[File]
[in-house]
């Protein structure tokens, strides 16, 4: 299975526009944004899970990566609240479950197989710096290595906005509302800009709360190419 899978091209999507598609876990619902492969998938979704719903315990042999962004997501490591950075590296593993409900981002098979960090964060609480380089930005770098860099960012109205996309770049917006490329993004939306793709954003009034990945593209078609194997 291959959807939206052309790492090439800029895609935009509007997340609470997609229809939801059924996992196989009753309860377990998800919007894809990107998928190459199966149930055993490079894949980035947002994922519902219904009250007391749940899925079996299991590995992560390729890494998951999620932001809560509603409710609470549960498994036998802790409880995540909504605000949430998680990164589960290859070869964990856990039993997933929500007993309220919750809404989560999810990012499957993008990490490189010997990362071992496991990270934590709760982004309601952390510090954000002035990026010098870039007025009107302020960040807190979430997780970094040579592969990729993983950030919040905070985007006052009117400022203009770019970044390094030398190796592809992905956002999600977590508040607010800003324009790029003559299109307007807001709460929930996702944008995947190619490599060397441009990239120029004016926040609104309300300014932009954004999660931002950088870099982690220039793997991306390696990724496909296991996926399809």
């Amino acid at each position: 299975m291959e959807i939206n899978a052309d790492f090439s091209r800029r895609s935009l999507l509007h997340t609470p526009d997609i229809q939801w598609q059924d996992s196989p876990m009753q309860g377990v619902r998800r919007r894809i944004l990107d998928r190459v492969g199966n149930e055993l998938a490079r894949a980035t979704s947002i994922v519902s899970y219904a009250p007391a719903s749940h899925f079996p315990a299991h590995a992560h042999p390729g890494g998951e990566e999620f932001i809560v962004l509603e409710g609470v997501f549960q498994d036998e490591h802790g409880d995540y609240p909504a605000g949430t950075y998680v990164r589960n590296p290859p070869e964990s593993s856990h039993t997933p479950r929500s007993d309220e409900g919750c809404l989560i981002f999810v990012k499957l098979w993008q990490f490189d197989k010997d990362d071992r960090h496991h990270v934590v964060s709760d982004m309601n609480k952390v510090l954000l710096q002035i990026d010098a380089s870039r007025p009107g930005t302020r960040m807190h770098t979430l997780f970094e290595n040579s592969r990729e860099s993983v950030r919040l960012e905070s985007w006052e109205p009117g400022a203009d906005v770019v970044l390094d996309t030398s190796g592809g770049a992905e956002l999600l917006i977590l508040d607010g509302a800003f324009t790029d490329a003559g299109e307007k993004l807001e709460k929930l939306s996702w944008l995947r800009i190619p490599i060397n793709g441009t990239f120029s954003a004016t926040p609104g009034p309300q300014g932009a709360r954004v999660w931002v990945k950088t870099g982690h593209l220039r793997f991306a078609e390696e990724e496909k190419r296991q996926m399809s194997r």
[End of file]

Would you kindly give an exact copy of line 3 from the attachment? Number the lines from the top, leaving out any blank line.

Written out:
């Amino acid at each position: 299975m291959e959807i939206n899978a052309d790492f090439s091209r800029r895609s935009l999507l509007h997340t609470p526009d997609i229809q939801w598609q059924d996992s196989p876990m009753q309860g377990v619902r998800r919007r894809i944004l990107d998928r190459v492969g199966n149930e055993l998938a490079r894949a980035t979704s947002i994922v519902s899970y219904a009250p007391a719903s749940h899925f079996p315990a299991h590995a992560h042999p390729g890494g998951e990566e999620f932001i809560v962004l509603e409710g609470v997501f549960q498994d036998e490591h802790g409880d995540y609240p909504a605000g949430t950075y998680v990164r589960n590296p290859p070869e964990s593993s856990h039993t997933p479950r929500s007993d309220e409900g919750c809404l989560i981002f999810v990012k499957l098979w993008q990490f490189d197989k010997d990362d071992r960090h496991h990270v934590v964060s709760d982004m309601n609480k952390v510090l954000l710096q002035i990026d010098a380089s870039r007025p009107g930005t302020r960040m807190h770098t979430l997780f970094e290595n040579s592969r990729e860099s993983v950030r919040l960012e905070s985007w006052e109205p009117g400022a203009d906005v770019v970044l390094d996309t030398s190796g592809g770049a992905e956002l999600l917006i977590l508040d607010g509302a800003f324009t790029d490329a003559g299109e307007k993004l807001e709460k929930l939306s996702w944008l995947r800009i190619p490599i060397n793709g441009t990239f120029s954003a004016t926040p609104g009034p309300q300014g932009a709360r954004v999660w931002v990945k950088t870099g982690h593209l220039r793997f991306a078609e390696e990724e496909k190419r296991q996926m399809s194997r």